A wildfire started in the Fourmile Canyon area northwest of Boulder, Colorado on the morning of 06 September 2010 — and strong winds (gusting to around 45 mph) in the wake of a cold frontal passage helped the fire to spread very quickly to a size of about 3500 acres. Some homes and buildings were destroyed, a fewÂ evacuations were ordered, and there were a number of road closures in the area. AWIPS images of 4-km resolution GOES-13 3.9 Âµm shortwave IR data (above) showed the associated “hot spots” (black to red to yellow pixels) as the fire continued to grow during the day. Note the presence of very dry air over parts of the region –Â the dew point was as low as -17Âº F at Boulder, due to downsloping winds.
AWIPS images of 1-km resolution MODIS 0.65 Âµm visible, MODIS 3.7 Âµm shortwave IR, and MODIS 11.0 Âµm IR channel data (below) showed a more detailed view of the fire smoke plume and hot spots at 18:13 UTC (12:13 pm local time).
The MODIS Land Surface Temperature (LST) product (below) indicated LST values as high as 126.7ÂºÂ F (red color enhancement) at the source region of the fire. Note how the Land Surface temperatures were reduced significantly beneath the thick smoke plume, due to a reduction in the amount of solar heating — LST values were in the mid 60s to low 70s F (darker green color enhancement) under the smoke plume, in contrast to areas with LST values in the low to mid 90s F (darker orange color enhancement) in adjacent areas. The highest elevations of the Rocky Mountains had LST values as cold as the low 40s F (darker blue color enhancement).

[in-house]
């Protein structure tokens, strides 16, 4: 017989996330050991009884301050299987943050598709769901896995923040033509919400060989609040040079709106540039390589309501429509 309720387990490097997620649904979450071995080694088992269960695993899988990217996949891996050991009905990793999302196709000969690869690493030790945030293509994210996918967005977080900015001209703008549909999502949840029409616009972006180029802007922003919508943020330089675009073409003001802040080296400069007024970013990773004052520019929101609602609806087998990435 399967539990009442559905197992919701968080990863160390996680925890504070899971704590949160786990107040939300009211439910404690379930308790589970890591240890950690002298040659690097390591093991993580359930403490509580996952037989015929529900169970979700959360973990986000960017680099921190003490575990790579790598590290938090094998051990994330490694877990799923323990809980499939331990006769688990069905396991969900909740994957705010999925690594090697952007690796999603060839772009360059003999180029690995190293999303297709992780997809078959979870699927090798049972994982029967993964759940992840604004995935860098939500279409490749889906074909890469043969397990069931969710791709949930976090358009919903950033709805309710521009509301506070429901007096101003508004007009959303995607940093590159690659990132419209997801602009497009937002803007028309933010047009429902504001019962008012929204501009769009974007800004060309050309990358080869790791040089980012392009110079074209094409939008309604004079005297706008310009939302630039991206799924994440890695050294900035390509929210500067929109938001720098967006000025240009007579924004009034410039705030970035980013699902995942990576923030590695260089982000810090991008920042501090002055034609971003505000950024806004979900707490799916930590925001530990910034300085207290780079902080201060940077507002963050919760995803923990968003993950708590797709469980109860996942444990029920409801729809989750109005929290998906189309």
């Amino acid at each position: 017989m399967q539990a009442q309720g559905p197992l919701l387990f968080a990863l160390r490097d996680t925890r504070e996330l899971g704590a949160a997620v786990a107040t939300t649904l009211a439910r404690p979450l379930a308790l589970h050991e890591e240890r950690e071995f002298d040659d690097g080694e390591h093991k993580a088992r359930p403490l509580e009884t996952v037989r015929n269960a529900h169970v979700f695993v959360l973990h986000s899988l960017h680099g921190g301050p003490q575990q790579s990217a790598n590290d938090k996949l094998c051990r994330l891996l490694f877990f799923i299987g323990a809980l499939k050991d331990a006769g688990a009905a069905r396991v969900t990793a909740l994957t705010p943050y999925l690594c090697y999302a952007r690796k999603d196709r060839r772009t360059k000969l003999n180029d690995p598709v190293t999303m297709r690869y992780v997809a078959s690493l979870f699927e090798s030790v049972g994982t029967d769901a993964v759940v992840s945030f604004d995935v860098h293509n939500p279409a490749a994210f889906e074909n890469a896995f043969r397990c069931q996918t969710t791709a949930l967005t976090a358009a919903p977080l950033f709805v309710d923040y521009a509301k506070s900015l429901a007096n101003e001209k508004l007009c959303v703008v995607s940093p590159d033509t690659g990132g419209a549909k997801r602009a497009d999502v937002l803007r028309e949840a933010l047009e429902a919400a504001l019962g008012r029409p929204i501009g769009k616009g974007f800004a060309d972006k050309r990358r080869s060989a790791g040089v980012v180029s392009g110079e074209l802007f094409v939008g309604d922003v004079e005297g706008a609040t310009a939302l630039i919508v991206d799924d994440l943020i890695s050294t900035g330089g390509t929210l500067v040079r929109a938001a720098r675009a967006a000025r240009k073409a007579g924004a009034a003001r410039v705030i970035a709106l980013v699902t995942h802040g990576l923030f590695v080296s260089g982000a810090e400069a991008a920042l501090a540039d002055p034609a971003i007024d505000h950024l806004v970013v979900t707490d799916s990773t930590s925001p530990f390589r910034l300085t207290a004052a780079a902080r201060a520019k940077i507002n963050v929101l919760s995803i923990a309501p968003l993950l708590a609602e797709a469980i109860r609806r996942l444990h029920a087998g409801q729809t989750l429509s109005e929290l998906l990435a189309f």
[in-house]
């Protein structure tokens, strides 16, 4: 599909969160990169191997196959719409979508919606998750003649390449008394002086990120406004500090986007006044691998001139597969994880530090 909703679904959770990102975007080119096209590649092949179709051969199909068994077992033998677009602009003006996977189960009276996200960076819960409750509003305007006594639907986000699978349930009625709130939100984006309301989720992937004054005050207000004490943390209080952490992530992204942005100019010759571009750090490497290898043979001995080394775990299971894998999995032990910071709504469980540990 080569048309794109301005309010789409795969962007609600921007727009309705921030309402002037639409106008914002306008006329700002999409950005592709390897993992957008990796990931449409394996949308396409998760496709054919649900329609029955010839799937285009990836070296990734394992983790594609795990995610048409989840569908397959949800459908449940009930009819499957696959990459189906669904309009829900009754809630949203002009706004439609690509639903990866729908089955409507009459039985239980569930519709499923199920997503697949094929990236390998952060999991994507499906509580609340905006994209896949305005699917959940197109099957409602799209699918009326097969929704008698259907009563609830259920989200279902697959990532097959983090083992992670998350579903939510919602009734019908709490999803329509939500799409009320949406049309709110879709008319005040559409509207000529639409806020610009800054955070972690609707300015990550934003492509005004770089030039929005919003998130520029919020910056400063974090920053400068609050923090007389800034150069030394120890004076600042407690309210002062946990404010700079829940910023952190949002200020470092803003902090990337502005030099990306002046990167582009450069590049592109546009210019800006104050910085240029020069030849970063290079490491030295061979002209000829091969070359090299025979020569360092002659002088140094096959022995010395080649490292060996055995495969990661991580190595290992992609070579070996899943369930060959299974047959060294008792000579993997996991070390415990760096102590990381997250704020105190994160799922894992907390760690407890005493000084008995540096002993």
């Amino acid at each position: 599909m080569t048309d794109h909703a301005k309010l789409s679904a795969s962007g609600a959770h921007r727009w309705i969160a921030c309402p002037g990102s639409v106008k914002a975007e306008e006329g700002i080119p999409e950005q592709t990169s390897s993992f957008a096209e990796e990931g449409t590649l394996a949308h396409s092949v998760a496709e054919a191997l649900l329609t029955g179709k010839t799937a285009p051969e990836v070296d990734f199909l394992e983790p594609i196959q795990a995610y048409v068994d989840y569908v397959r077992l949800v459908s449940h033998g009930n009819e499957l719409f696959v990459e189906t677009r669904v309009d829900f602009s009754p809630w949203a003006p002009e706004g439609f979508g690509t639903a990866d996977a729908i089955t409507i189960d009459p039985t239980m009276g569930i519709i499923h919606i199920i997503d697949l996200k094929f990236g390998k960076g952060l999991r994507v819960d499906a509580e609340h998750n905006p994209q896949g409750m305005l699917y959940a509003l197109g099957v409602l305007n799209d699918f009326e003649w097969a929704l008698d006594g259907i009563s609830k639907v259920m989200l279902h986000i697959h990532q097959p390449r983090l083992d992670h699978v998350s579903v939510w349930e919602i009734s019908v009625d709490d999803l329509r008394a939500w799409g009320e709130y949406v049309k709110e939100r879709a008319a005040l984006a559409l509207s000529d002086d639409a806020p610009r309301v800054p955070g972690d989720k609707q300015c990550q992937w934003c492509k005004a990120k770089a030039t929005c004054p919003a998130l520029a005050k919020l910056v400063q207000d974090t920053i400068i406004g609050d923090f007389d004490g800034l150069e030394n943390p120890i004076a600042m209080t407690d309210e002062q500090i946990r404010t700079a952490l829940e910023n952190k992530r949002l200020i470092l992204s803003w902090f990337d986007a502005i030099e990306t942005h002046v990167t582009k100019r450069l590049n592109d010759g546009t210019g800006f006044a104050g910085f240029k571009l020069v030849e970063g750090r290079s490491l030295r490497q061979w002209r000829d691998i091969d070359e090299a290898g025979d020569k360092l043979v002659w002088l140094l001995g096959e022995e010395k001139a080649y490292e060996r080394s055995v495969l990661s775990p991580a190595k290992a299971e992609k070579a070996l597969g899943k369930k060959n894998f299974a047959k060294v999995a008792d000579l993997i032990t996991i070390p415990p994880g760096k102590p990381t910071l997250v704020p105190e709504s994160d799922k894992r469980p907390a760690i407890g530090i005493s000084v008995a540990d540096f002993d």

A comparison of the 1-km resolution MODIS Normalized Difference Vegetation Index (NDVI) product on 05 September (the day before the fire) and 06 September (below) indicated that the fire was burning in an area with adequate fuels — NDVI values near the fire source region were in the 0.5 to 0.6 range on 05 September.
250-meter resolution MODIS true color Red/Green/Blue (RGB) images from the SSEC MODIS Today site (below) showed a very detailed view of the structure of the smoke plume.
By the end of the daylight hours, McIDAS images of GOES-13 0.63 Âµm visible channel data (below; also available as a QuickTime movie) indicated that strong winds aloft had blown the leading edge of the smoke plume as far northeastward as the Nebraska / Iowa border region. The GOES-13 satellite had been placed into Rapid Scan Operations (RSO) to monitor the landfall of Tropical Storm Hermine, so images were available as frequently as every 5-10 minutes.
The above iPhone image, looking northwest towards Boulder from the Davidson Mesa Open Space in Louisville, CO, was taken by Tom Davinroy about six hours after the fire started. There is also a time lapse video of the fire as it burned through the night.
===== 07 September Update =====
Due to a favorable forward scattering geometry, early morning GOES-11 visible images on 07 September 2010 (above) revealed that the smoke had been transported as far northeastward as southern Wisconsin, northern Illinois, and Lower Michigan.
A comparison of the 250-meter resolution MODIS true color RGB image on 06 September with the MODIS true color and false color RGB images on 07 September (below) showed that there was a much smaller, more localized smoke plume on 07 September — and the burn scar (which appeared darker brown in color) was apparent on the 07 September false color image. At the edge of the burn scar, the brighter pink area seen on the false color image was a heat signature of the active fire that was still burning at that time.